(Application no. 29782/02)



15 February 2007



This judgment will become final in the circumstances set out in Article 44 § 2 of the Convention. It may be subject to editorial revision.


In the case of Evrenos Önen v. Turkey,

The European Court of Human Rights (Third Section), sitting as a Chamber composed of:

Mr B.M. Zupančič, President, 
 Mr J. Hedigan, 
 Mr R. Türmen, 
 Mrs E. Fura-Sandström, 
 Mrs A. Gyulumyan, 
 Mr E. Myjer, 
 Mrs I. Ziemele, judges, 
and Mr S. Quesada, Section Registrar,

Having deliberated in private on 25 January 2007,

Delivers the following judgment, which was adopted on that date:


1.  The case originated in an application (no. 29782/02) against the Republic of Turkey lodged with the Court under Article 34 of the Convention for the Protection of Human Rights and Fundamental Freedoms (“the Convention”) by a Turkish national, Mr Evrenos Önen (“the applicant”), on 5 July 2002.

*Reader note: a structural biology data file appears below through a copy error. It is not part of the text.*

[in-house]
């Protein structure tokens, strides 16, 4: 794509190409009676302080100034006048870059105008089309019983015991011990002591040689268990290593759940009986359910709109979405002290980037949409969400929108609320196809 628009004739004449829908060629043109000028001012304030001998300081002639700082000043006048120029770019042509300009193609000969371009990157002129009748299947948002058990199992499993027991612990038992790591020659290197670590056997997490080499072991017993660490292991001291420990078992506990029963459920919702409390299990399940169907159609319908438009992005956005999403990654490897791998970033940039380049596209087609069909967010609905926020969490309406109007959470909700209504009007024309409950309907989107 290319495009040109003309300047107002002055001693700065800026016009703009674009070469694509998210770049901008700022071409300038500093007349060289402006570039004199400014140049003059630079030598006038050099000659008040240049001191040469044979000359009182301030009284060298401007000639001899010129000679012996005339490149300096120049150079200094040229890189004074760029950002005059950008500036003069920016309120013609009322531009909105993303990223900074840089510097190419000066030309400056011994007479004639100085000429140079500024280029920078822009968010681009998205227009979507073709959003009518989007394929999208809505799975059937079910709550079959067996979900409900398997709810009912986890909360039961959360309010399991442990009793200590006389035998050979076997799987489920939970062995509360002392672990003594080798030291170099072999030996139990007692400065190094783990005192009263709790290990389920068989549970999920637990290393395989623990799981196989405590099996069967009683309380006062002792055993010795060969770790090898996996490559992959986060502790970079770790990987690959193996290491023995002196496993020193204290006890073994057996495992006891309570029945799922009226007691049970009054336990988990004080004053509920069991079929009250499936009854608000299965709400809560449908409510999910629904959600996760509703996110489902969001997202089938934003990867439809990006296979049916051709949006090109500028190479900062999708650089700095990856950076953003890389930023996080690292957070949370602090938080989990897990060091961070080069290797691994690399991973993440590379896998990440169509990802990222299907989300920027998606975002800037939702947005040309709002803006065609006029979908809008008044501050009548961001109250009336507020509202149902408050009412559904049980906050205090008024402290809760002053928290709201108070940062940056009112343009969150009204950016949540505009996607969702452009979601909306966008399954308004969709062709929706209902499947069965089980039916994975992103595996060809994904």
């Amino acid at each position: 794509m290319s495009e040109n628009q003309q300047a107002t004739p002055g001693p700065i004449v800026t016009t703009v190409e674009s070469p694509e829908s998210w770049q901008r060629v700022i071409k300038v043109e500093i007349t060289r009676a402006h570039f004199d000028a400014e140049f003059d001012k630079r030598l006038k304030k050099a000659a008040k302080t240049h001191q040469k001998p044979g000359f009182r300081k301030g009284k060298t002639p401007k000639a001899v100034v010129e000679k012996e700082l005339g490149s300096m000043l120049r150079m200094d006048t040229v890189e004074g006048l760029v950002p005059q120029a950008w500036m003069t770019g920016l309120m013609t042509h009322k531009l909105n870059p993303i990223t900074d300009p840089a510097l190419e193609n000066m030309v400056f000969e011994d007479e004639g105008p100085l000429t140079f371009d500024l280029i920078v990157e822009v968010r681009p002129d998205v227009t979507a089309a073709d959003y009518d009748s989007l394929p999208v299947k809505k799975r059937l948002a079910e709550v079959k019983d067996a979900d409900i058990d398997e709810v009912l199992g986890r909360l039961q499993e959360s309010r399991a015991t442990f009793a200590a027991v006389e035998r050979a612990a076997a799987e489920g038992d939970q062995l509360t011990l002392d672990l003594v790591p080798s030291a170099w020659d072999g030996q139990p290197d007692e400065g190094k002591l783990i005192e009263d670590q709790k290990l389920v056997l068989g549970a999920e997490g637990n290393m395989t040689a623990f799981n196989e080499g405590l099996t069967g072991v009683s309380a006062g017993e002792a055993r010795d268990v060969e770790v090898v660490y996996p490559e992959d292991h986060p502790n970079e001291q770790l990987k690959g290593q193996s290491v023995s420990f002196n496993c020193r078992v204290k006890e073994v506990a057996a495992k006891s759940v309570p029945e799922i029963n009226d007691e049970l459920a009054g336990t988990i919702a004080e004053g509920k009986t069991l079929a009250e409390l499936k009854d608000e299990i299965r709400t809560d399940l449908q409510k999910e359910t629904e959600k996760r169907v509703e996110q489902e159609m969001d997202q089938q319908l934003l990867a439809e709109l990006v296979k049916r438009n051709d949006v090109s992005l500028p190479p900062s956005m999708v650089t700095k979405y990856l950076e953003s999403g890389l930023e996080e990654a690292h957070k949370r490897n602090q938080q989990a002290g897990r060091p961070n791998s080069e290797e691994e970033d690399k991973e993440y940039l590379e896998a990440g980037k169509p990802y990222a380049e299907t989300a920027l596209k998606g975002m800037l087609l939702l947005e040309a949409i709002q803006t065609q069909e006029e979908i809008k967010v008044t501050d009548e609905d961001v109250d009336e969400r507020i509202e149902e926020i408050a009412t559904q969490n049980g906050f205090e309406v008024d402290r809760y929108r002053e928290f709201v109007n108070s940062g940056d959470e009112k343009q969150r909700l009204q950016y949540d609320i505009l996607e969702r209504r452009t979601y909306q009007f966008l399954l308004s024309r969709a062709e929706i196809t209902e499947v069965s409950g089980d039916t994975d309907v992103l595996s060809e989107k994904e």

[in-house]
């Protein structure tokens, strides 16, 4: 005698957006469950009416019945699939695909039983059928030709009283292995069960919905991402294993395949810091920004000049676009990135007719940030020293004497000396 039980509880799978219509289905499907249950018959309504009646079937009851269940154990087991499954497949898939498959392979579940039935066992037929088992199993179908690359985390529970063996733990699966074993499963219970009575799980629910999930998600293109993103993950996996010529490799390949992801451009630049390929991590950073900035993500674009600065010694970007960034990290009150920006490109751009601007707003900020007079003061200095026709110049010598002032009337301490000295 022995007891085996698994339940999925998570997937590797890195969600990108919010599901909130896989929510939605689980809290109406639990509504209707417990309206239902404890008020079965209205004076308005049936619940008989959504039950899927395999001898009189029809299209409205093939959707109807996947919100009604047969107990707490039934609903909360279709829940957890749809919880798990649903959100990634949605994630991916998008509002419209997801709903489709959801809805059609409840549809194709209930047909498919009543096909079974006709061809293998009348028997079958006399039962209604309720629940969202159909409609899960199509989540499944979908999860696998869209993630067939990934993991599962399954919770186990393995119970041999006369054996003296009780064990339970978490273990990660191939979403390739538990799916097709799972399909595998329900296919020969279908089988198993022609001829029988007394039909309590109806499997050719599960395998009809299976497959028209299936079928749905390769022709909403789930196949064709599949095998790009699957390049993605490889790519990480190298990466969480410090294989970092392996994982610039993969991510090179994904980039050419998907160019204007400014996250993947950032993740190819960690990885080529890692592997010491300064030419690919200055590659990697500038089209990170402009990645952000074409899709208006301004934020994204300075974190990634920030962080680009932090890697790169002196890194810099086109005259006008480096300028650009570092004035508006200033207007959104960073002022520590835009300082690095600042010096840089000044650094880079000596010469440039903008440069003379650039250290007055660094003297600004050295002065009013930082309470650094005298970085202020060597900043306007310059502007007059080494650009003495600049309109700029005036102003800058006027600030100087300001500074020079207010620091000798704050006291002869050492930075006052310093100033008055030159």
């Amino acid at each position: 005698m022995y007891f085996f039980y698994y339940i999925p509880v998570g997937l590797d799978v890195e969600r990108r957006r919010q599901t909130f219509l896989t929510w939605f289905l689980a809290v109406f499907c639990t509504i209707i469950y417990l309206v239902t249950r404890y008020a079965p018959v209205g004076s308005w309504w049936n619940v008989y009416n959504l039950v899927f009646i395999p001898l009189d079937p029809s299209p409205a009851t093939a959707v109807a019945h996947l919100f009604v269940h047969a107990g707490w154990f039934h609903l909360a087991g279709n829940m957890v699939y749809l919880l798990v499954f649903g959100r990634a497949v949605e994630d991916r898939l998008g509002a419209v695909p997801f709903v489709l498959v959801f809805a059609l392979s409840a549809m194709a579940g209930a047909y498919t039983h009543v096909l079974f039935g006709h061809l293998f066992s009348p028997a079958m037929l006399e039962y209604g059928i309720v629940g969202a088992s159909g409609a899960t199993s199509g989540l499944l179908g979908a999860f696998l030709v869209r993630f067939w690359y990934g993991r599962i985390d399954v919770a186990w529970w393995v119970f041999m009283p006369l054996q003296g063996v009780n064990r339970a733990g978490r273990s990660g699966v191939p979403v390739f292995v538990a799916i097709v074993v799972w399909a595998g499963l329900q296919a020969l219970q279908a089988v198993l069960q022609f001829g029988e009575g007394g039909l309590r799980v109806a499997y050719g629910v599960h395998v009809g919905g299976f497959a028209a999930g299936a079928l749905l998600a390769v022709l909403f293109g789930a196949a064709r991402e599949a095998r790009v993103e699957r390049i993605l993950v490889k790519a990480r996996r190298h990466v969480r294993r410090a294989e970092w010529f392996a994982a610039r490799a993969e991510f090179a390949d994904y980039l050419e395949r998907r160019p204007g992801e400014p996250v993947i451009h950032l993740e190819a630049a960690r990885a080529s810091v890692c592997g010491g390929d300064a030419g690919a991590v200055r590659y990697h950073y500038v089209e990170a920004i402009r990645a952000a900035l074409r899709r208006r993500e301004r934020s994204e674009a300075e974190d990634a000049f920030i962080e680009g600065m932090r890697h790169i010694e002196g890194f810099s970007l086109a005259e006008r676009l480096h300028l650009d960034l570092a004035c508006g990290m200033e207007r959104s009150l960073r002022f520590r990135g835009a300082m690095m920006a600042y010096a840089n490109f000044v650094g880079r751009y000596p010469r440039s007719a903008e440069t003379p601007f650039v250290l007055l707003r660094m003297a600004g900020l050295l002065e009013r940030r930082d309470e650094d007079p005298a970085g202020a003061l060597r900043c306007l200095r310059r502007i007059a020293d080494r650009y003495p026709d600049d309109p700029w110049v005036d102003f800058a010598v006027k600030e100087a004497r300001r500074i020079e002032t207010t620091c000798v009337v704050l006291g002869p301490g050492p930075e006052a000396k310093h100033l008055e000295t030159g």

2.  The applicant was represented by Mr S. İncekaş, a lawyer practising in İzmir. The Turkish Government (“the Government”) did not designate an Agent for the purposes of the proceedings before the Court

3.  On 31 May 2005 the Court decided to give notice of the application to the Government. Under the provisions of Article 29 § 3 of the Convention, it decided to examine the merits of the application at the same time as its admissibility.



4.  The applicant was born in 1937 and lives in İzmir.

5.  The applicant is the owner of a potable and industrial water station in İzmir. By a letter dated 9 July 2001 the authorities from the İzmir Health Directorate informed the Karşıyaka Public Prosecutor about the fact that the applicant's company was not complying with the requirements of the relevant regulation concerning the packaging and marketing of spring and mineral waters.

6.  On 24 August 2001, in his statements taken by the Karşıyaka Public Prosecutor, the applicant maintained that he had been already told by the authorities that the way he was selling water was in breach of the relevant regulation and that he had consequently closed his business earlier that year.